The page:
REVOLUTION BY CONSENT 1815-1867
WHEN the peacemakers gathered again at Vienna after the interruption of the Waterloo campaign, they had the task of redesigning Europe. Great areas were void on the map: the old frontiers had been gone for a generation in Italy, in Germany, in the Vistula basin, and the Napoleonic frontiers were now erased. Victory had been won primarily by the four great powers; none of them was weak enough to be deprived of its pre-war holdings, and neither was France. Inevitably the Congress of Vienna had to create a new map along the general lines of the old, and so to resurrect a large measure of the eighteenth century in the second decade of the nineteenth. On certain basic assumptions the negotiators were agreed. France, though shorn of her conquests, would remain a major power; Great Britain's direct concerns would be largely overseas; Russia, Austria, and Prussia would gain what they could from the European grab-bag. The last assumption involved the danger of war, for eighteenth-century rivalries woke again in the atmosphere of Vienna. But the ambitions of the rivals were essentially limited, as they had been in the time of Frederick and Maria Theresa. If they could be satisfied peacefully at the expense of minor states, equilibrium would return.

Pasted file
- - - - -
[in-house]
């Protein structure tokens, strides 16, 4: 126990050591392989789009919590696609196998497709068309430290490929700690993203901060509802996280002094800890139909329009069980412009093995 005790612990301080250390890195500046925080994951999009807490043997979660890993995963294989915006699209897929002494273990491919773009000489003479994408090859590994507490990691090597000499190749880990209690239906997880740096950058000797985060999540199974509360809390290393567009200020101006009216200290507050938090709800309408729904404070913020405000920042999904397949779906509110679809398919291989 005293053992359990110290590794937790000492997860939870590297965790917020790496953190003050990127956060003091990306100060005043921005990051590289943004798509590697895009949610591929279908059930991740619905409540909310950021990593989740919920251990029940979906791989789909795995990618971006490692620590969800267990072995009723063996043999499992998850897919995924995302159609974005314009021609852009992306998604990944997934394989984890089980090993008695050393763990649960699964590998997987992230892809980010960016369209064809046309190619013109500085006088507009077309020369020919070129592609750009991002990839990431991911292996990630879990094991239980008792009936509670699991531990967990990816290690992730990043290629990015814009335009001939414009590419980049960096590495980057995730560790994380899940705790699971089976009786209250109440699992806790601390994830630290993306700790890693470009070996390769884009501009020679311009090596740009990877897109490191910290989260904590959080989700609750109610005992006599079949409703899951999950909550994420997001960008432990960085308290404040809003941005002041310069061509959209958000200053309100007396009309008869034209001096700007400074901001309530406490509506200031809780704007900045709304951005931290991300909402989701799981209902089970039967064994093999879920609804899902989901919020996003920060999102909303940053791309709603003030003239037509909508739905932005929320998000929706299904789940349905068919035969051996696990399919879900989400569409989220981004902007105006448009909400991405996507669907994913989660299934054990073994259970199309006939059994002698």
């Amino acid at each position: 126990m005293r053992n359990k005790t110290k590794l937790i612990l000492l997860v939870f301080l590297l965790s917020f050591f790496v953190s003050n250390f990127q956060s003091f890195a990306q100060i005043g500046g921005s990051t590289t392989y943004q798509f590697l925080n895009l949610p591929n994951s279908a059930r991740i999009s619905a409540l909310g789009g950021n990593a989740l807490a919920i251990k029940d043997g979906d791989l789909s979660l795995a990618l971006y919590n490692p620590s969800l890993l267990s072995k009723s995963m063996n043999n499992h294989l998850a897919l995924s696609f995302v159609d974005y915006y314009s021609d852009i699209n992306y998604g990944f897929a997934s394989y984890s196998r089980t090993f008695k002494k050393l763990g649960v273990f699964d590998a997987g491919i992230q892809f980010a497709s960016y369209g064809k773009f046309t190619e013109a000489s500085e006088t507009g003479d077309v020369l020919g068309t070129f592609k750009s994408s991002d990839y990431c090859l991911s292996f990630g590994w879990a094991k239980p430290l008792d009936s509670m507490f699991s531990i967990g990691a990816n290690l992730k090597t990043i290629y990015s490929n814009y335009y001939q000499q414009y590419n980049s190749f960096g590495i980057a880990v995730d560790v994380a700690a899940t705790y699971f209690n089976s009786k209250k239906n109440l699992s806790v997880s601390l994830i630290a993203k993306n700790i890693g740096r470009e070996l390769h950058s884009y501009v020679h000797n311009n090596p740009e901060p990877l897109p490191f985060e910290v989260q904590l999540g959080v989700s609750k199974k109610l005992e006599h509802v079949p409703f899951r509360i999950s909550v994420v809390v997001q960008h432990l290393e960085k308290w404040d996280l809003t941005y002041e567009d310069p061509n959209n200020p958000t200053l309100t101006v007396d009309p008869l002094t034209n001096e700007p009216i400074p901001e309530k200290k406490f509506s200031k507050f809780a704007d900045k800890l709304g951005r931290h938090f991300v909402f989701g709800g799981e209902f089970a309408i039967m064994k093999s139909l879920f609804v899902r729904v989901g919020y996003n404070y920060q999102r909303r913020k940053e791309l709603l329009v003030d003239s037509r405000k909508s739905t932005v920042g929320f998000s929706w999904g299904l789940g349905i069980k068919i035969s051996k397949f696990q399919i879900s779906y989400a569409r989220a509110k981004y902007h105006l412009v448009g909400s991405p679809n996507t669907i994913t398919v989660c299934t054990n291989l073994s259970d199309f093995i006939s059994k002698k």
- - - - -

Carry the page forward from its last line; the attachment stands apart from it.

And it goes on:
The focus of the old rivalries was in central Europe. There Britain had little stake, and French influence was temporarily in eclipse; Austria, Prussia, and Russia snarled at each other. The principal bone of contention was Poland, which the three had divided among
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Publication information: Book title: Star of Empire:A Study of Britain as a World Power, 1485-1945. Contributors: William B. Willcox - Author. Publisher: Alfred A. Knopf. Place of publication: New York. Publication year: 1950. Page number: 202.
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